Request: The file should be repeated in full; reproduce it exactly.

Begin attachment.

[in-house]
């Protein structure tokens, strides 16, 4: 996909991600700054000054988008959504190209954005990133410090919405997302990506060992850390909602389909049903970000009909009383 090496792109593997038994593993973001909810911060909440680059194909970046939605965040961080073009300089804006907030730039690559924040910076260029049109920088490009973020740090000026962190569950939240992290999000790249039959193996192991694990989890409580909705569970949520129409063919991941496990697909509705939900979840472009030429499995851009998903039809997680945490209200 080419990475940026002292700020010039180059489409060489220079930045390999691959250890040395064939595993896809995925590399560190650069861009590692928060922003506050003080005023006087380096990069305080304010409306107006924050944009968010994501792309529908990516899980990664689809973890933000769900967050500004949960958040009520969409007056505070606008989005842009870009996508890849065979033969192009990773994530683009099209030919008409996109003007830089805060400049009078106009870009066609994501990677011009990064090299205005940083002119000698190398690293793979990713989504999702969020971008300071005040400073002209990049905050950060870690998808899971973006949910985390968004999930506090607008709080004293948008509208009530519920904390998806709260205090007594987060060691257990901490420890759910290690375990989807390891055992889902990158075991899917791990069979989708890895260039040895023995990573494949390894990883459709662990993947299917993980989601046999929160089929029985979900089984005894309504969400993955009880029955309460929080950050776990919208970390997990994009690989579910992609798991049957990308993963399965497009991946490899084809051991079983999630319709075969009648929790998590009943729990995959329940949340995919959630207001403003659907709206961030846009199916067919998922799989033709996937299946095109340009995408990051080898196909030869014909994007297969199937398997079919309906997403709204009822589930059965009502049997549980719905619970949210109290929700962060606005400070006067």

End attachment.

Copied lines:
[in-house]
């Protein structure tokens, strides 16, 4: 996909991600700054000054988008959504190209954005990133410090919405997302990506060992850390909602389909049903970000009909009383 090496792109593997038994593993973001909810911060909440680059194909970046939605965040961080073009300089804006907030730039690559924040910076260029049109920088490009973020740090000026962190569950939240992290999000790249039959193996192991694990989890409580909705569970949520129409063919991941496990697909509705939900979840472009030429499995851009998903039809997680945490209200 080419990475940026002292700020010039180059489409060489220079930045390999691959250890040395064939595993896809995925590399560190650069861009590692928060922003506050003080005023006087380096990069305080304010409306107006924050944009968010994501792309529908990516899980990664689809973890933000769900967050500004949960958040009520969409007056505070606008989005842009870009996508890849065979033969192009990773994530683009099209030919008409996109003007830089805060400049009078106009870009066609994501990677011009990064090299205005940083002119000698190398690293793979990713989504999702969020971008300071005040400073002209990049905050950060870690998808899971973006949910985390968004999930506090607008709080004293948008509208009530519920904390998806709260205090007594987060060691257990901490420890759910290690375990989807390891055992889902990158075991899917791990069979989708890895260039040895023995990573494949390894990883459709662990993947299917993980989601046999929160089929029985979900089984005894309504969400993955009880029955309460929080950050776990919208970390997990994009690989579910992609798991049957990308993963399965497009991946490899084809051991079983999630319709075969009648929790998590009943729990995959329940949340995919959630207001403003659907709206961030846009199916067919998922799989033709996937299946095109340009995408990051080898196909030869014909994007297969199937398997079919309906997403709204009822589930059965009502049997549980719905619970949210109290929700962060606005400070006067």